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LEAVING THE BARRACKS

Gary Moskowitz

SOUTHEAST GLENDALE -- Gertrude Ness, 96, remembers seeing the World

War II Army barracks that were to become her classrooms back around 1960

for the first time.

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And to Ness, the former head teacher at the district’s Child

Development Center, it wasn’t a pretty sight. But the completion Friday

of the center’s new facility on the campus of Cerritos Elementary School

is a sight to be seen.

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The construction of the new Child Development Center is part of a

$13-million Measure K building project at Cerritos Elementary.

Since Ness’s departure from the center in 1974, the center has

remained in the three Army barracks on the campus of Cerritos until this

week. Current staff and students began moving into new facilities Friday,

facilities that will eventually house all of Cerritos Elementary’s

classrooms.

“It was supposed to be temporary from the beginning. When I first saw

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those things they were still up on blocks and all I could see was rotted

lumber underneath and couldn’t even get in they were so high,” Ness said.

“They were old in the first place. I always called them the ‘old

barracks.’ ”

Ness added, “I always think about that place, how lovely it became and

how much fun the kids had there. It turned out to be a nice place after

all, a place I loved and called home.”

Vic Pallos, spokesman for the district, said the center became a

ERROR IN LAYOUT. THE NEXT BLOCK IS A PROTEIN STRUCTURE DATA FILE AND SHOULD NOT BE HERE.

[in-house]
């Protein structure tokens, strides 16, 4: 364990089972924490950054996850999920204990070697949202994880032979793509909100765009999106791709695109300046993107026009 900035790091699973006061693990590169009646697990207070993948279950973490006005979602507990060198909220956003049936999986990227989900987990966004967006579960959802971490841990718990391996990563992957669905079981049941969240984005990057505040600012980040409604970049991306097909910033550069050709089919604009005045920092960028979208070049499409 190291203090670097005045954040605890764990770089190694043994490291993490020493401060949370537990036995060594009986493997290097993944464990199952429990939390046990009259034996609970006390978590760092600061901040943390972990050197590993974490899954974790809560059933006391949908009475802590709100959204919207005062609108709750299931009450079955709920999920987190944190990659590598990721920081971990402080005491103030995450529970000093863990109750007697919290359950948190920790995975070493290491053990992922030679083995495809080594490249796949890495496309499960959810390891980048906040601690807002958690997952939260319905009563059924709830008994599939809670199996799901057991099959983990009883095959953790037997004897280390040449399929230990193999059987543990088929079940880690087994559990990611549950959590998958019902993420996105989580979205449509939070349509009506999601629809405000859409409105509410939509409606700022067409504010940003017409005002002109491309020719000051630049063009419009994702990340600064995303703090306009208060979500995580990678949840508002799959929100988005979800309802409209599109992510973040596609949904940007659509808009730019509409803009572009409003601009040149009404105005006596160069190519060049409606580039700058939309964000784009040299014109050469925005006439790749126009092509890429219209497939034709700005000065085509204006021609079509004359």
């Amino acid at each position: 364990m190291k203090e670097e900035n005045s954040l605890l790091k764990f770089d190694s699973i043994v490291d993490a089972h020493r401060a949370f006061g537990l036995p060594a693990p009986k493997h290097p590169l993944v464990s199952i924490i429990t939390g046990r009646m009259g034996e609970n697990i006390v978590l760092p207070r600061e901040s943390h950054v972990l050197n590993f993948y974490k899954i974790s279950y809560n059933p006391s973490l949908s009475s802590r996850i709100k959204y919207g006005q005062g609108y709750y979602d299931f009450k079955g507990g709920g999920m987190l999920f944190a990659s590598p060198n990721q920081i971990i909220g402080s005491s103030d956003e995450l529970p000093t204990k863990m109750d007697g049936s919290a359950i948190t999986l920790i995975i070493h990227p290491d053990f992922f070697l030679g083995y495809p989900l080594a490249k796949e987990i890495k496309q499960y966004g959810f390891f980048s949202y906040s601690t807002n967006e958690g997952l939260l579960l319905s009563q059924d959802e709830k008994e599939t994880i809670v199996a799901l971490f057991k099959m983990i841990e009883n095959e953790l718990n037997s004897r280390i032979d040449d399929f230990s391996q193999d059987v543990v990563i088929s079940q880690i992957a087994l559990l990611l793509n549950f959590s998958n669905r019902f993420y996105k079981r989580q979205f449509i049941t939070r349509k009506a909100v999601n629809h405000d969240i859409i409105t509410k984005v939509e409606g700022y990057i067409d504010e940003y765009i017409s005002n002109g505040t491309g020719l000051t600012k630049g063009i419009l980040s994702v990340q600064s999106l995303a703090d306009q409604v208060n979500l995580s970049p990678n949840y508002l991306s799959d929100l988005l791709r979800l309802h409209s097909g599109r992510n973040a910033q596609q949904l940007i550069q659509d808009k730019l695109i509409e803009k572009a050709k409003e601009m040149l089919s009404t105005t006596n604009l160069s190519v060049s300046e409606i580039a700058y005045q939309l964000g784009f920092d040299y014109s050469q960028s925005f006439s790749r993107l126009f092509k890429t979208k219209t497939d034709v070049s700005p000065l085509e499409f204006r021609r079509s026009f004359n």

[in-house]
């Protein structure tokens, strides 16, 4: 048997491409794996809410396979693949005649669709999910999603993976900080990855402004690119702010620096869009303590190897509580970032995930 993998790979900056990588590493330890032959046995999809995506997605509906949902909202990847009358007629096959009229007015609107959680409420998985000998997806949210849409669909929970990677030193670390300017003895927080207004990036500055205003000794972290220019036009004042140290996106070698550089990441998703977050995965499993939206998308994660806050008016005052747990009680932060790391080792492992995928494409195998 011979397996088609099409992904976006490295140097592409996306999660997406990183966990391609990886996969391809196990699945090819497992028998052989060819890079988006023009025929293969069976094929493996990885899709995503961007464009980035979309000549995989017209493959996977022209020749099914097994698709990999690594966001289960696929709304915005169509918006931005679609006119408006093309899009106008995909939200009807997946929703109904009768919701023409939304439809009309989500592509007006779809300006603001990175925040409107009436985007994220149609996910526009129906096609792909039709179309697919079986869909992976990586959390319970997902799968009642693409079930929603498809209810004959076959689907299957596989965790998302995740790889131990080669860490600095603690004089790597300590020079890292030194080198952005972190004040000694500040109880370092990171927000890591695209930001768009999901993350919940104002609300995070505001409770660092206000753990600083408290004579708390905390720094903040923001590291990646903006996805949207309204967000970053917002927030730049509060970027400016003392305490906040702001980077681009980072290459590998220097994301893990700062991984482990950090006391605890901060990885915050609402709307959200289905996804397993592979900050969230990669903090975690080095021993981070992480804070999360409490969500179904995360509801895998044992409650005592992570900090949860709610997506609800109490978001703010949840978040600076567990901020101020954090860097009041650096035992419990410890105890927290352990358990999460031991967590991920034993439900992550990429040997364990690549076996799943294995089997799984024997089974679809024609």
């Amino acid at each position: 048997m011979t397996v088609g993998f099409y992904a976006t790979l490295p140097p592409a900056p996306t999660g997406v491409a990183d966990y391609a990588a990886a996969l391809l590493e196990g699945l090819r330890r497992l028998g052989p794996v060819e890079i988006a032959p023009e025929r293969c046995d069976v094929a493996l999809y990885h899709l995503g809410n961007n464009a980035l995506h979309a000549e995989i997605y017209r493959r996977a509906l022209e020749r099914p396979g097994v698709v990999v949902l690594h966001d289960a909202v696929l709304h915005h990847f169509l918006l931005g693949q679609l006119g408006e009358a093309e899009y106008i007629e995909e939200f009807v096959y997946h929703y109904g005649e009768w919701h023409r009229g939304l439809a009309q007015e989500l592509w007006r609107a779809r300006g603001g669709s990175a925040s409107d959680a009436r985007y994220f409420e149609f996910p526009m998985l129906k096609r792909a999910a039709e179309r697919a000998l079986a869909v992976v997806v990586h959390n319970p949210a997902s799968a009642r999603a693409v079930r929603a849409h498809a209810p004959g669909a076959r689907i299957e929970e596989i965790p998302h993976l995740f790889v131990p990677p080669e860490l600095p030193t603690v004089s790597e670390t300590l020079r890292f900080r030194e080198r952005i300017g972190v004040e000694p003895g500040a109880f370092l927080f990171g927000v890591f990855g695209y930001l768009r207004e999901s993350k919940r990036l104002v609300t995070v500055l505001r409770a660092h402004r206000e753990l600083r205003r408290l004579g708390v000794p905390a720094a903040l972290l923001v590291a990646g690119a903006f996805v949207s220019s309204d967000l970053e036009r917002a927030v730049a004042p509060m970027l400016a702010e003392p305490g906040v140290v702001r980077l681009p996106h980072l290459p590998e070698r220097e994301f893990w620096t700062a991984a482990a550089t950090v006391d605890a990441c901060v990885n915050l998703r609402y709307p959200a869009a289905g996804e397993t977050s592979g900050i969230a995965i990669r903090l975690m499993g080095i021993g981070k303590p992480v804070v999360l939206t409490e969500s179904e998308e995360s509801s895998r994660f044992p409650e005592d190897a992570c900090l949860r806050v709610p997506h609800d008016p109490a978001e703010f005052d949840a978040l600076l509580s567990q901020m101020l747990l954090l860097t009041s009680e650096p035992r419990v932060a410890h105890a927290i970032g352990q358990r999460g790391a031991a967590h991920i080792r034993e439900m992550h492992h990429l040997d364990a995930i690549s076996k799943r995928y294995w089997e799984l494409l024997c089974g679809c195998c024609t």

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necessity during World War II when large numbers of Glendale mothers went

to work in local factories to help support the war effort.

Roz Engman, current head teacher at the Child Development Center, said

the new, four-room facility within the new Cerritos Elementary facility

has been much anticipated.

“This is like the Taj Mahal compared to the old buildings,” Engman

joked. “The students have been watching the new buildings be built, and

they take pride in it. They know they have to help us take care of our

new environment.”

The center operates with six certificated teachers and 20 staff. The

center educates 85 preschoolers, 52 school-age children and 17 students

enrolled in a recreational program. The center’s curriculum is aligned

with state and district standards.

Program Supervisor Deidre Corwin said the new center will include

teacher preparation areas and each classroom will have two computers.

Students enrolled in the center will also be able to use a joint

playground and outside lunch area with Cerritos Elementary, Corwin said.


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